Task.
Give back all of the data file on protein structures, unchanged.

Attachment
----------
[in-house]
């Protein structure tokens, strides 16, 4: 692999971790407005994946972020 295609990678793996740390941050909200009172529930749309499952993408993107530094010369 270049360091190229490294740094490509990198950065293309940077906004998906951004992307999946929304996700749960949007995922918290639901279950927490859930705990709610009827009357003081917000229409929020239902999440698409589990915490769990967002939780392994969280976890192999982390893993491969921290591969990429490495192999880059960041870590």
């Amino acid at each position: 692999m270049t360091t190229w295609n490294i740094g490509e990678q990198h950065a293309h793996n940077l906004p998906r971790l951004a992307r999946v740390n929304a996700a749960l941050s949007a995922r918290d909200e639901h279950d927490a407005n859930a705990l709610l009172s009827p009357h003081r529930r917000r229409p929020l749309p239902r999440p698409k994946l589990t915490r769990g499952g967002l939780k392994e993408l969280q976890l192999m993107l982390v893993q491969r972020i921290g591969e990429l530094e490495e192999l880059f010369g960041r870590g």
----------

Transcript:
[in-house]
């Protein structure tokens, strides 16, 4: 692999971790407005994946972020 295609990678793996740390941050909200009172529930749309499952993408993107530094010369 270049360091190229490294740094490509990198950065293309940077906004998906951004992307999946929304996700749960949007995922918290639901279950927490859930705990709610009827009357003081917000229409929020239902999440698409589990915490769990967002939780392994969280976890192999982390893993491969921290591969990429490495192999880059960041870590």
């Amino acid at each position: 692999m270049t360091t190229w295609n490294i740094g490509e990678q990198h950065a293309h793996n940077l906004p998906r971790l951004a992307r999946v740390n929304a996700a749960l941050s949007a995922r918290d909200e639901h279950d927490a407005n859930a705990l709610l009172s009827p009357h003081r529930r917000r229409p929020l749309p239902r999440p698409k994946l589990t915490r769990g499952g967002l939780k392994e993408l969280q976890l192999m993107l982390v893993q491969r972020i921290g591969e990429l530094e490495e192999l880059f010369g960041r870590g």